The original odormeter was invented in the annum 2333 by an unknown engineer working for Har-D-Har Labs, a manufacturer of practical joke materials such as fake vomit and schnauzes. Intended to complement their growing line of whoopee cushions, the odormeter was designed to excrete a violently putrid odor which resembled human-generated methane gas. So successful was the odormeter in this purpose that it caused nearly 4000 asphyxiation deaths (mostly men between the ages of thirteen and twenty-three) before Har-D-Har Labs recalled all odormeters and discontinued the product.

Then, in 2338, an independent research and development robot named Kelvin-88 reverse engineered one of the last remaining Har-D-Har odormeters, transforming it into an intake device. Coupled with olfactory sensors so powerful that they can even smell fear, the odormeter became the de facto in local emission detection.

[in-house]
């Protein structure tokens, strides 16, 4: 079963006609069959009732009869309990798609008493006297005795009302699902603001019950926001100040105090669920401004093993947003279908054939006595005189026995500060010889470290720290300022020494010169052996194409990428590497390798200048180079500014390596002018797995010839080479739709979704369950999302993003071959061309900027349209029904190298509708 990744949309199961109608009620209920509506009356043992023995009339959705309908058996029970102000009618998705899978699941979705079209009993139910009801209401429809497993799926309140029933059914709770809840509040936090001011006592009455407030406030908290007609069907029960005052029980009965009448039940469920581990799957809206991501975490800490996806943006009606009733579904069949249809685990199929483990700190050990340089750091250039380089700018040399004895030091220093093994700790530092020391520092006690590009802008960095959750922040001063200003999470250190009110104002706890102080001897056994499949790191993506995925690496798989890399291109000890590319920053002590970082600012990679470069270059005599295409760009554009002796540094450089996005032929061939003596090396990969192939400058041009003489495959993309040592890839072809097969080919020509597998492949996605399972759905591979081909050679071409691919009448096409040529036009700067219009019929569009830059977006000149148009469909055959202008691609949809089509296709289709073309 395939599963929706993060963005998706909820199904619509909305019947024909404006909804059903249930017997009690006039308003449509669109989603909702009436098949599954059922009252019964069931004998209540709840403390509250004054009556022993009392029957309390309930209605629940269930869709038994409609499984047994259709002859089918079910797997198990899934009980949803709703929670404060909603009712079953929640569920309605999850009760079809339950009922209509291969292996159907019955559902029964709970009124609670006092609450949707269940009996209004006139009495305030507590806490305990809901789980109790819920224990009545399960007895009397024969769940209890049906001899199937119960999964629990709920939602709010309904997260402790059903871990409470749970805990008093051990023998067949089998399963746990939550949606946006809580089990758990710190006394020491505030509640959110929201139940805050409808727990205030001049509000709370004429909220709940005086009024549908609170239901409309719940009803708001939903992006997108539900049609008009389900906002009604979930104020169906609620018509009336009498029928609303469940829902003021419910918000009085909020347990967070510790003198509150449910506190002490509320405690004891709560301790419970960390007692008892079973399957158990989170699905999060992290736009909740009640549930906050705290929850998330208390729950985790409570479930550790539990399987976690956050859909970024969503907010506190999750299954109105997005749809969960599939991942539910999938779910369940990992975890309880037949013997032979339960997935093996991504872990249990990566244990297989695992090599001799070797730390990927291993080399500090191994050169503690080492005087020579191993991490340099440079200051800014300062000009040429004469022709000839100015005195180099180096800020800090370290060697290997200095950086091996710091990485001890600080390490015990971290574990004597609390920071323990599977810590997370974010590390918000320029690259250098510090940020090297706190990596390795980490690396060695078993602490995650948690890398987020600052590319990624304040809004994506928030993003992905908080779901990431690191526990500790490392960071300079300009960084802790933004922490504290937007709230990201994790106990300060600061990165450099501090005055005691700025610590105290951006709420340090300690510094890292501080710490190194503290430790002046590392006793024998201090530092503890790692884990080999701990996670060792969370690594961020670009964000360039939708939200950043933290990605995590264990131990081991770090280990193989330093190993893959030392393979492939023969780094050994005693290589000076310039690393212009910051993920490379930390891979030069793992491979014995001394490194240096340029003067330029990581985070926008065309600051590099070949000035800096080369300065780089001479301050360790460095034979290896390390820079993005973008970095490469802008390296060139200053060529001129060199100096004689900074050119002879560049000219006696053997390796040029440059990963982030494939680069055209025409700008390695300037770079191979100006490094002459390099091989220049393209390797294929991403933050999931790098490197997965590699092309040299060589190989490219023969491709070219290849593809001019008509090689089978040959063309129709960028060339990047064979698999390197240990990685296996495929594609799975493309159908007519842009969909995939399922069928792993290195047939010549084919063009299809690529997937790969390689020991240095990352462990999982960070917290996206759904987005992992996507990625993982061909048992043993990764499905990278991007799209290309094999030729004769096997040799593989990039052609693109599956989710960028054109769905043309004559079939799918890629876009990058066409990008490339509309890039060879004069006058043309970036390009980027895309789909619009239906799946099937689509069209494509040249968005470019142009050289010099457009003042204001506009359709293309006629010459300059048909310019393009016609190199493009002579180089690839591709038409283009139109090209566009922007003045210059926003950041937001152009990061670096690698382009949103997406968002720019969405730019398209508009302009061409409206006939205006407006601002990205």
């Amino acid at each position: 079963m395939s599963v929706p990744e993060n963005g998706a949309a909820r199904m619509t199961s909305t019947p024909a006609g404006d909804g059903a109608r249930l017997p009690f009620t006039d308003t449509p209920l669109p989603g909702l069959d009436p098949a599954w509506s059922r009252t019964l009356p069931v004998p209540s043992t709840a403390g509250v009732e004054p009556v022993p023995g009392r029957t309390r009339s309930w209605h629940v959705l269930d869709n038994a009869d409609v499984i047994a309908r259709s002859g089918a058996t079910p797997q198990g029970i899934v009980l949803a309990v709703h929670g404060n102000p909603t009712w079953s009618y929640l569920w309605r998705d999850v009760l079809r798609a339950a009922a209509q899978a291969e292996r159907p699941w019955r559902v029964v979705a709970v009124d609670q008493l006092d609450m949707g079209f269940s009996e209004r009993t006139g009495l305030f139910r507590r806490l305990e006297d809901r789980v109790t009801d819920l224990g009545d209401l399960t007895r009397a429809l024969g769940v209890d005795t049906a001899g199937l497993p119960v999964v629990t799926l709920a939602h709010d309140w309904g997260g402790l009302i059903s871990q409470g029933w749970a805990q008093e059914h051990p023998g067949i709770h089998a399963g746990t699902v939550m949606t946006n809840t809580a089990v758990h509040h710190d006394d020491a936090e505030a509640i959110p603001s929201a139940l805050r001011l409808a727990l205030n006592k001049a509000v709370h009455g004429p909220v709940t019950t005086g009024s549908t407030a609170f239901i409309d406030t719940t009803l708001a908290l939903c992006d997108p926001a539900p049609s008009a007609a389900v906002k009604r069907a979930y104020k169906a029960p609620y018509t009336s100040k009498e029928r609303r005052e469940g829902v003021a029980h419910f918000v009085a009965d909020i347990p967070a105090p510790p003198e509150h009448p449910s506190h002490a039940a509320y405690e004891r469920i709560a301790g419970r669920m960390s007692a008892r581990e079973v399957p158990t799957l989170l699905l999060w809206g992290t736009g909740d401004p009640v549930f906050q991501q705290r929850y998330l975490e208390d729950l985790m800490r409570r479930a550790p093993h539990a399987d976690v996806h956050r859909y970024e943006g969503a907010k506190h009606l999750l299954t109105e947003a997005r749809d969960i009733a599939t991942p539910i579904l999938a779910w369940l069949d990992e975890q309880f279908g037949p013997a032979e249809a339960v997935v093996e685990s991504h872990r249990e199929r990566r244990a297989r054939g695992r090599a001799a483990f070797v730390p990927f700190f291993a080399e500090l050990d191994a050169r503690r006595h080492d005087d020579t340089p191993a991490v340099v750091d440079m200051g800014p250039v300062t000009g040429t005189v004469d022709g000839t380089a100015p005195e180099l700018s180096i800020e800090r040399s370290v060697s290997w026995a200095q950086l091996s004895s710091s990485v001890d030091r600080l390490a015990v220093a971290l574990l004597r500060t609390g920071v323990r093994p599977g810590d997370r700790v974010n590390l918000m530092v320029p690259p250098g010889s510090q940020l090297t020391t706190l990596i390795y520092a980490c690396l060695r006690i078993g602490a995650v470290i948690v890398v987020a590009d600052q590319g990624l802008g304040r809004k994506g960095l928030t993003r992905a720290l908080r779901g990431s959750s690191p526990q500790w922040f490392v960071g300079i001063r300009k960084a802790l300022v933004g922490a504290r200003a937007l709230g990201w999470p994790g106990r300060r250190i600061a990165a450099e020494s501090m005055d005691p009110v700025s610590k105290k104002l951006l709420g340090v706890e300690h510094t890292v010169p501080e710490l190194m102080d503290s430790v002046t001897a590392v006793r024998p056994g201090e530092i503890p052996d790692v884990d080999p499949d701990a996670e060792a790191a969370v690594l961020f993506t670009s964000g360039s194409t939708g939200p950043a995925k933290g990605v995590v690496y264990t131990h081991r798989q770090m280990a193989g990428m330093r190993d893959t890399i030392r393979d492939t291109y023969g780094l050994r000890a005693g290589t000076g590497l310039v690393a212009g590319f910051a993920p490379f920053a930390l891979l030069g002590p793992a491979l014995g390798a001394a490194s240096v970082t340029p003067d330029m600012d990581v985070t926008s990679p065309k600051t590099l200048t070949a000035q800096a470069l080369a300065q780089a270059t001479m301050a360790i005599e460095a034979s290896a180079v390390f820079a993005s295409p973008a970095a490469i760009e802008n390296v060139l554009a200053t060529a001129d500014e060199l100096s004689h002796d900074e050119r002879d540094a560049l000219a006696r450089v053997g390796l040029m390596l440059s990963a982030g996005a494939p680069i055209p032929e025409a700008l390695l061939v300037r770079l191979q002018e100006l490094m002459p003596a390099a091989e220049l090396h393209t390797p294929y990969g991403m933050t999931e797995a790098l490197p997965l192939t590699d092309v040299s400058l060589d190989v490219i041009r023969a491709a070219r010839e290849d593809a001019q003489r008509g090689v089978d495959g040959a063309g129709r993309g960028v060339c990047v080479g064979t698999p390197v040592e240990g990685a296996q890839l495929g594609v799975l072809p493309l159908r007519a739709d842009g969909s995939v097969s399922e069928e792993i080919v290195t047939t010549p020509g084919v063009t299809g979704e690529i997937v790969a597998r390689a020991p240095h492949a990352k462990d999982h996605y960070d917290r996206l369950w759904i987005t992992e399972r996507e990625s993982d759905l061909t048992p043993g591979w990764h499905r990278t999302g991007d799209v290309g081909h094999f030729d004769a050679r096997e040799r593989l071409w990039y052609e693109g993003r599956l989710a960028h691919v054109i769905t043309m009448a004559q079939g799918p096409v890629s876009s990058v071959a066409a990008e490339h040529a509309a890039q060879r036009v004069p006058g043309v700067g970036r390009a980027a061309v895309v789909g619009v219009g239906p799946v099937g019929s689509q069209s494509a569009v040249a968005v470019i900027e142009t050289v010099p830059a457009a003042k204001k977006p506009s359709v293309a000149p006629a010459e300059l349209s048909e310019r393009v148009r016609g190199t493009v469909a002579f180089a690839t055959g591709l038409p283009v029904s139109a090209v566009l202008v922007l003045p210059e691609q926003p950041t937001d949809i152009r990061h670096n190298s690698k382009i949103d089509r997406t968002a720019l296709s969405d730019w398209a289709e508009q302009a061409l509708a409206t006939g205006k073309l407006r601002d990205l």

Since then, odormeters have been installed in every closed environment space frequented by robots and humans alike.

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